Whitman County Gazette - Serving Whitman County since 1877

By Garth Meyer
Gazette Reporter 

Stalemate: Dusty grain pads zone change postponed

 

September 27, 2018



The Whitman County Planning Commission has postponed a continuation of a zone change hearing set for Oct. 3 for a grain facility proposal on Highway 26 next to Dusty.

The first part of the hearing Sept. 5 drew a crowd to the Public Service building in Colfax to largely counter the county planning department’s recommendation to approve a four-pad grain pile project a hundred yards outside of Dusty.

The Oct. 3 hearing was held off by request of McCoy Land Company, a subsidiary of Pacific Northwest Farmers Cooperative which owns the land in question.

“It’s on hold until they decide what they want to do,” said Alan Thomson, county planner.

The McCoy Land Co. project, on 66 acres, would have no grain elevators, but wide concrete pads for grain to be piled, along with a small office and some equipment.

Those at the Sept. 5 hearing voiced concerns related to traffic, the environment, a floodplain, wetlands and dust.

The planning department had recommended approval.

“I did my due diligence and didn’t think there was a problem,” said Thomson. “We’ve been taken to task on that one.”

Approval

Keith Becker, of McCoy Land Co./PNW, told the planning commission that the grain site could bring a maximum of 150 semi-trailers per day (not all new traffic), into the facility during harvest. The rest of the year, a maximum of 100 trucks per day could come through.

The site would be a midpoint on the way to the Port of Whitman County at Central Ferry.

Thomson’s approval of the plan included referring to county code, the comprehensive plan and State Environmental Protection Act.

“I determined there would be no significant impacts to the environment,” Thomson said.

After his initial decision was announced in August, a SEPA appeal process was open for 14 days. No appeal was filed, but Thomson and the planning department did get more feedback.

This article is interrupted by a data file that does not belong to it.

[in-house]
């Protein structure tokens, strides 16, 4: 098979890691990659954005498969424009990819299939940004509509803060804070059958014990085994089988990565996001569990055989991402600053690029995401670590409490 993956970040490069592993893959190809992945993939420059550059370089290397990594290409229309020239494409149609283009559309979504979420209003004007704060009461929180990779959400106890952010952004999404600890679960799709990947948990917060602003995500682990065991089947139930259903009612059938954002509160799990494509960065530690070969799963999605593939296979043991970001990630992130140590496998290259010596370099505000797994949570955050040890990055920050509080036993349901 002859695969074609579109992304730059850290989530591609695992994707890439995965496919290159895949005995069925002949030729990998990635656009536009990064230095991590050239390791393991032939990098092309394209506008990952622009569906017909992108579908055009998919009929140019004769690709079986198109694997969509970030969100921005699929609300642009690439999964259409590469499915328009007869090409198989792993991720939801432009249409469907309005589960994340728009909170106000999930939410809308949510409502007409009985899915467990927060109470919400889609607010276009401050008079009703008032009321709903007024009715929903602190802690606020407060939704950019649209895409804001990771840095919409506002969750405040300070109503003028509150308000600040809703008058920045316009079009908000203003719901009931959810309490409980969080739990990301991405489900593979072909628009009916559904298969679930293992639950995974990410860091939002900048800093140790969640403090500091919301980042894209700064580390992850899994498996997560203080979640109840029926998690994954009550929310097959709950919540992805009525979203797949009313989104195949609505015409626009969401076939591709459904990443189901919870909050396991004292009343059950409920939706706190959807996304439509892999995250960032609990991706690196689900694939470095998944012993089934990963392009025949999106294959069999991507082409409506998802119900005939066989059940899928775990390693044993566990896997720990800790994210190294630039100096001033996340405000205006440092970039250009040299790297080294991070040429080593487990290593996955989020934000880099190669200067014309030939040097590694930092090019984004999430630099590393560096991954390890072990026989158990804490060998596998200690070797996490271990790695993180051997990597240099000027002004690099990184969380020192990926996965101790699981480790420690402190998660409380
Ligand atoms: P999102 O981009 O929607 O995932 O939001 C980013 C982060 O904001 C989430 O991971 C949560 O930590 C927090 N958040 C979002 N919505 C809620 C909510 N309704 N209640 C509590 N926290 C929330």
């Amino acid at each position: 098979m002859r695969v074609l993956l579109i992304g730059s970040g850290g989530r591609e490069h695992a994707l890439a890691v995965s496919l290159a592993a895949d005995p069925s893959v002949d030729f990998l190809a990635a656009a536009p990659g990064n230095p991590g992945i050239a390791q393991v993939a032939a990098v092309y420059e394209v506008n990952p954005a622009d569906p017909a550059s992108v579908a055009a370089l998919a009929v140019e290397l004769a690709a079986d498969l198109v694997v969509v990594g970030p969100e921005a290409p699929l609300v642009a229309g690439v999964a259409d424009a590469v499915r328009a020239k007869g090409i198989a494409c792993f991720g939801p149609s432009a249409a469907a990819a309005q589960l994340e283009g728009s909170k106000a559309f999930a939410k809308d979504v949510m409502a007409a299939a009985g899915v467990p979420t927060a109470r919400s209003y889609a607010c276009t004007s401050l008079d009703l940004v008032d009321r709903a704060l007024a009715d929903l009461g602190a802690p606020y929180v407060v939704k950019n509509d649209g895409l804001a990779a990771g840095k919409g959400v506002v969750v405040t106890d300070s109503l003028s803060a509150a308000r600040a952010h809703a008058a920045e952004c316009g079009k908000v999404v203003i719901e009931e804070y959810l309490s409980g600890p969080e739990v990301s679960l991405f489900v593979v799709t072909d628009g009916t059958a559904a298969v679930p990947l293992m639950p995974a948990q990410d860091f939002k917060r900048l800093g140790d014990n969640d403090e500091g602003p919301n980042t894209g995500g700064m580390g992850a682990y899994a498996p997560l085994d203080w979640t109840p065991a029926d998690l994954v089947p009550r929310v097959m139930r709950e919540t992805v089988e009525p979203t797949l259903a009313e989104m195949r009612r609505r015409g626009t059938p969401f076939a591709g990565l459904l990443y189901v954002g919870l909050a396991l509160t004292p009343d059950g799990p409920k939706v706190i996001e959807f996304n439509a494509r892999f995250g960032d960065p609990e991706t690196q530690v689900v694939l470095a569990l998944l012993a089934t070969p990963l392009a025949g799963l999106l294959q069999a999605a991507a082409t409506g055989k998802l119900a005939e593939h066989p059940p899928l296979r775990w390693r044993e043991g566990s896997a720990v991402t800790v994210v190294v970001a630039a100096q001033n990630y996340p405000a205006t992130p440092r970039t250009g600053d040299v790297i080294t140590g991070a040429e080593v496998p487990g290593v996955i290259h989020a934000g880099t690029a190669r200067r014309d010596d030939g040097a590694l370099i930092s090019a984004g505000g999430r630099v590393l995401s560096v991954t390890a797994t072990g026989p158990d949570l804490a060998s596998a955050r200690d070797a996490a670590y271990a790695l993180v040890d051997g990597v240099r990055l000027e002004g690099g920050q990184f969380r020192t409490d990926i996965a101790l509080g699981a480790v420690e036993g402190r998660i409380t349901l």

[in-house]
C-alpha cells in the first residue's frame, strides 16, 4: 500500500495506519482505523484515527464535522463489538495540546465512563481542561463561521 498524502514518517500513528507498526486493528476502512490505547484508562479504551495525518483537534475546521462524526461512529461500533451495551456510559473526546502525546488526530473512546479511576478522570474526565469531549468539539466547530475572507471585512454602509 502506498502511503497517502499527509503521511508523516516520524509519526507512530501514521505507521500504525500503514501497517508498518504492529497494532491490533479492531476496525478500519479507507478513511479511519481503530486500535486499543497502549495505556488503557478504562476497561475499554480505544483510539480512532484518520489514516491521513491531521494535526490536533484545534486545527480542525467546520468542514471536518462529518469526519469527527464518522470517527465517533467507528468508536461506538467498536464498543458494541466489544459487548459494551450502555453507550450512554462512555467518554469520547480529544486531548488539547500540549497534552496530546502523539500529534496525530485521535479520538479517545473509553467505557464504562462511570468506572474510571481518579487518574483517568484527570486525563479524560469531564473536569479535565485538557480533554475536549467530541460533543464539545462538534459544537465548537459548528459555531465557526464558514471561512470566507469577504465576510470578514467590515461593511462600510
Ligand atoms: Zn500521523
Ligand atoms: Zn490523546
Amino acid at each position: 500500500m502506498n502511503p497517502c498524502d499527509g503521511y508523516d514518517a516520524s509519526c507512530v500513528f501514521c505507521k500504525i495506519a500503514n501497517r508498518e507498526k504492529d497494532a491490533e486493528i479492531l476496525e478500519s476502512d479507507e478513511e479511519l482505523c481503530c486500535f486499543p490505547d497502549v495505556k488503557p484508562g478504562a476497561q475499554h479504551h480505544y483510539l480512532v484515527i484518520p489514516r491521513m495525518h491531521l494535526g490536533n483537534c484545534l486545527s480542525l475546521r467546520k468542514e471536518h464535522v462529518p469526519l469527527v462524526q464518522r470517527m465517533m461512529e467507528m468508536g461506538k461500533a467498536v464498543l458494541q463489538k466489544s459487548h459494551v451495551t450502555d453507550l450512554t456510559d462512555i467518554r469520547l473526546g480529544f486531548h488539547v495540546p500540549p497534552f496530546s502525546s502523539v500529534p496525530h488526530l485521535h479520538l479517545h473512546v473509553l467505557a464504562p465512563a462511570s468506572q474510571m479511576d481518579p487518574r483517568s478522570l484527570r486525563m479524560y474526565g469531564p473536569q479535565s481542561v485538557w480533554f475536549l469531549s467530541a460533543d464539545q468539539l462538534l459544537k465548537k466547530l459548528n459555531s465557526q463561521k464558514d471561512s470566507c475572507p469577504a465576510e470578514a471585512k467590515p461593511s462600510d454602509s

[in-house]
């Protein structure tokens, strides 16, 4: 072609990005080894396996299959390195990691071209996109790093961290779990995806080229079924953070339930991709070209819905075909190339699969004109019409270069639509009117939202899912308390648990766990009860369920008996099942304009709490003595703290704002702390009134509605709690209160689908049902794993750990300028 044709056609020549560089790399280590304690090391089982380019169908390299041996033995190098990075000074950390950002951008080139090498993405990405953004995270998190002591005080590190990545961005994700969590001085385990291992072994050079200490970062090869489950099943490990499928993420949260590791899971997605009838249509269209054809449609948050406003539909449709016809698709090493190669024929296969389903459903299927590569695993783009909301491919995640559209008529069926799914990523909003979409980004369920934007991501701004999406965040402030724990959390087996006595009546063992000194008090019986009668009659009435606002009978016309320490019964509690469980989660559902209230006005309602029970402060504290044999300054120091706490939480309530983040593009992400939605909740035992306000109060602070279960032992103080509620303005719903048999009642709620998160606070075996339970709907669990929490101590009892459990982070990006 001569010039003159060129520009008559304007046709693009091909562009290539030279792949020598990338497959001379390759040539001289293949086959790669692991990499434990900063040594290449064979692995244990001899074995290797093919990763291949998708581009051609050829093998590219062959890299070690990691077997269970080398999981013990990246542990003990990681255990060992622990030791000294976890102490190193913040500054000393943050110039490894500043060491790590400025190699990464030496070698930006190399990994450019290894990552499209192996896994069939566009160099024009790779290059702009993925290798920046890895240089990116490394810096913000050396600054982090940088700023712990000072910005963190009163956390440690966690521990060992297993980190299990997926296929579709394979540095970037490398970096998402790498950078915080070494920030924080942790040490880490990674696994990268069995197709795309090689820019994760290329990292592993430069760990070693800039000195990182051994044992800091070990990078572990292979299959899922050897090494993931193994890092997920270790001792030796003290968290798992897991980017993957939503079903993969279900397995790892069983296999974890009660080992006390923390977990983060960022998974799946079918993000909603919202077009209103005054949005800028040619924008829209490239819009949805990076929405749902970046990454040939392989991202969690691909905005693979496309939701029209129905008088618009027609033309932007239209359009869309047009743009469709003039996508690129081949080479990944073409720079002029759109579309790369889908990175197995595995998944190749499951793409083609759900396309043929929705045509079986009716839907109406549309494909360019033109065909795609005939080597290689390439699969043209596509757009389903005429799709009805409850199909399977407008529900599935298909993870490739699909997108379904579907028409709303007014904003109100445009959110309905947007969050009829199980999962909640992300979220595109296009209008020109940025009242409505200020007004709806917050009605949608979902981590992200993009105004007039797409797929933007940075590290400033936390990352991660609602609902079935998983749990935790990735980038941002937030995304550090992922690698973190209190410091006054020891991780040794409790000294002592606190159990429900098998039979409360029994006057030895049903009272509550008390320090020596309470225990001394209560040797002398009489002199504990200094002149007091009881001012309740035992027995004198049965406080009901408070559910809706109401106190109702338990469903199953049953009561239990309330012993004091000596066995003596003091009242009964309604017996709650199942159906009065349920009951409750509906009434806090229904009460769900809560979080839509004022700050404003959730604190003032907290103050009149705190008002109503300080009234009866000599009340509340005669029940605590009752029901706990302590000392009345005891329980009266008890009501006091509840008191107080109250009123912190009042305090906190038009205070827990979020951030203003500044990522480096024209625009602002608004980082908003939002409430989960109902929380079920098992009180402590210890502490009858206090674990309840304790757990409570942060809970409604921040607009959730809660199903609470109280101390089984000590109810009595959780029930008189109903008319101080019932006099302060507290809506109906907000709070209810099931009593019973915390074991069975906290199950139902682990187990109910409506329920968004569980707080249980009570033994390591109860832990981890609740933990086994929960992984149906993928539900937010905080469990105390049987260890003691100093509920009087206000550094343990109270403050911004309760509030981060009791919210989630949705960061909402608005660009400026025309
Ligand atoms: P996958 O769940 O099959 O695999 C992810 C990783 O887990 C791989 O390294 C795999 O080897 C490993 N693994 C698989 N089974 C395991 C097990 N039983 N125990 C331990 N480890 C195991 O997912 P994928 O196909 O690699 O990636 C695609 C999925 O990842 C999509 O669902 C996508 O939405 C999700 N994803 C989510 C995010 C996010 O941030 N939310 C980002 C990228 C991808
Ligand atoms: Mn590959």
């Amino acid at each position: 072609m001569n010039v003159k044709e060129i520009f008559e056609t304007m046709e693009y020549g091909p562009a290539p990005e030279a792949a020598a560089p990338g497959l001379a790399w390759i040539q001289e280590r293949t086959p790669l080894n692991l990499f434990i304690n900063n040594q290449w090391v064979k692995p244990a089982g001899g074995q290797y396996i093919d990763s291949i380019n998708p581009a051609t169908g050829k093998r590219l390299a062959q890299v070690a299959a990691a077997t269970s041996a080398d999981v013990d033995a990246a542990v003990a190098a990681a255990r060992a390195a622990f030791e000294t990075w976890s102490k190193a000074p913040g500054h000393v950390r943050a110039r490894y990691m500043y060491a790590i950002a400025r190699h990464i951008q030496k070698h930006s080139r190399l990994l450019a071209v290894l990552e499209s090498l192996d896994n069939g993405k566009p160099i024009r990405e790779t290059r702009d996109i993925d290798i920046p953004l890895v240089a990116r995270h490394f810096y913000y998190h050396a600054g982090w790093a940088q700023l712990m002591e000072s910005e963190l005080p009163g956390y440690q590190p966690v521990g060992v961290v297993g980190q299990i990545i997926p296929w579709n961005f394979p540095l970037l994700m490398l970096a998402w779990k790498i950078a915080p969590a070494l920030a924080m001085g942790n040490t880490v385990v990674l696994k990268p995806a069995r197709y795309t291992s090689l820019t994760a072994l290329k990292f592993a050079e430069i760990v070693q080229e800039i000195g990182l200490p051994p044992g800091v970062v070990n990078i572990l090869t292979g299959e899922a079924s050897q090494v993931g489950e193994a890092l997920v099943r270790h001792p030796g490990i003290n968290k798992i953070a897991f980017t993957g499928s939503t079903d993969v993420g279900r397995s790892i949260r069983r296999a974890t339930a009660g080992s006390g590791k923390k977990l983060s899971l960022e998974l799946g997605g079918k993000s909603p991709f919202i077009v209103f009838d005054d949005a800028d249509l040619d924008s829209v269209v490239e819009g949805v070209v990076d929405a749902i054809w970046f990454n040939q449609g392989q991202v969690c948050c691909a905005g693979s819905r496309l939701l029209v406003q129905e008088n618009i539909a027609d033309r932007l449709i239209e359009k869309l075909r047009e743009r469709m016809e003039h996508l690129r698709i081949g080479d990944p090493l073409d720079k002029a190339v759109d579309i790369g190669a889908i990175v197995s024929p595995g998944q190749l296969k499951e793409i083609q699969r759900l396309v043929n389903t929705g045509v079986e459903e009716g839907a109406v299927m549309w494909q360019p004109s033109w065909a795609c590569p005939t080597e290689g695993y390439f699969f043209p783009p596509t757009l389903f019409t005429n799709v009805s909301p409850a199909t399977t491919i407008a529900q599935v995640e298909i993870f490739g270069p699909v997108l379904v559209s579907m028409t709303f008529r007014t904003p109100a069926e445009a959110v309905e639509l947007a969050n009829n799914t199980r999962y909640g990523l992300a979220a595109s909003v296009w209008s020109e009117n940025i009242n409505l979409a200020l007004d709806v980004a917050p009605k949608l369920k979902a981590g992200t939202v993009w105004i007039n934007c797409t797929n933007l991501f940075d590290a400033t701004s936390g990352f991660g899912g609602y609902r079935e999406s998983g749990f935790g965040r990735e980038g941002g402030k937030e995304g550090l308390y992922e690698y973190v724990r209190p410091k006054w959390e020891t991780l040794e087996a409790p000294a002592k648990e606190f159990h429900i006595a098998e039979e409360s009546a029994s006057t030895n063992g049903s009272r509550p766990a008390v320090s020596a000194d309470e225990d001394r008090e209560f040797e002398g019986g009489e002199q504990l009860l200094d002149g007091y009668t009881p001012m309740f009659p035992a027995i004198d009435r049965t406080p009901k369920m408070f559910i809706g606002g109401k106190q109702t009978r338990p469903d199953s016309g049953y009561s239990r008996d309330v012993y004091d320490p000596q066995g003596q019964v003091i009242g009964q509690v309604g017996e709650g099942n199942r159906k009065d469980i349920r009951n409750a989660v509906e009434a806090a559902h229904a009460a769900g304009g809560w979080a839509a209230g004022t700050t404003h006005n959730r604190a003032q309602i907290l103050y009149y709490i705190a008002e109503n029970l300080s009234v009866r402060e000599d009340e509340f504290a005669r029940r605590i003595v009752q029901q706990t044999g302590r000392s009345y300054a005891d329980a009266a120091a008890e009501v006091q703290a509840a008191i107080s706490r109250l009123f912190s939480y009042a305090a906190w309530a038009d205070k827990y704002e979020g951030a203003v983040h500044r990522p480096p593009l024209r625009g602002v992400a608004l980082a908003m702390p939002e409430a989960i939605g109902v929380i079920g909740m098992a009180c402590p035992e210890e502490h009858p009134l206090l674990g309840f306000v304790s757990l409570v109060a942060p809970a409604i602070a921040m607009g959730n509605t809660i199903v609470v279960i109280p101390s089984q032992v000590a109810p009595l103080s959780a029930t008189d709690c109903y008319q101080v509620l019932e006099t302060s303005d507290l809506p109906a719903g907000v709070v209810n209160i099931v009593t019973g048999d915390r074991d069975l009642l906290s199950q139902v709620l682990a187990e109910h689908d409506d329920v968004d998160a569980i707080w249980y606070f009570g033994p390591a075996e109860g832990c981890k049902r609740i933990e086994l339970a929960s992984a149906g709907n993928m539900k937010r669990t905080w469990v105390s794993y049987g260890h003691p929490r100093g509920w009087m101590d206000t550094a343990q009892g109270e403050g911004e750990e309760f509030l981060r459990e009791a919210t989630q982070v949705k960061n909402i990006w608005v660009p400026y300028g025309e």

“My decision stands,” Thomson said.

In order to make the SEPA report, a wetland specialist visited the area and the floodplain was studied. Plans for the concrete pads placed them away from the floodplain.

“There is no impact to floodplain or jurisdictional wetlands,” Thomson said, referring to wetlands that are required to be regulated/permitted. “Other things could be less clear.”

Concerns raised about dust, traffic, noise and contamination of groundwater were also evaluated.

“Everything people complained about can be mitigated, so there is not a serious environmental impact,” Thomson said.

Controversy

For noise, state law maintains a decibel level for individual trucks, dust may be watered down and traffic was part of Thomson’s original study, with Washington Department of Transportation raising no concerns.

“I don’t know how they can’t,” said Loren Scaggs, Commissioner for Fire District 13 since 1994 and Dusty resident since 1985. “The traffic thing is atrocious. That’s about the time the college kids come back, during harvest. They’re gonna be all left turns – to get to and get into what they propose. So many chances for so much to happen.”

The Sept. 5 meeting also drew the ASWSU (Associated Students of Washington State University) president Savannah Rogers, who said she has lost three friends in car accidents near the intersection during her years as a WSU student.

Scaggs continues to voice his disapproval.

“The thing that concerns me most is them guys are willing to give up lives and blood for convenience and money,” said Scaggs, who has driven highways in the area for 35 years as a truck driver for McGregor Co.

Efforts to reach McCoy/PNW for comment were unsuccessful. If they decide to continue the hearing, the planning department will schedule a day and time.

“We’re at a stalemate now,” Thomson said. “I don’t know which way this one will go.”

 
 

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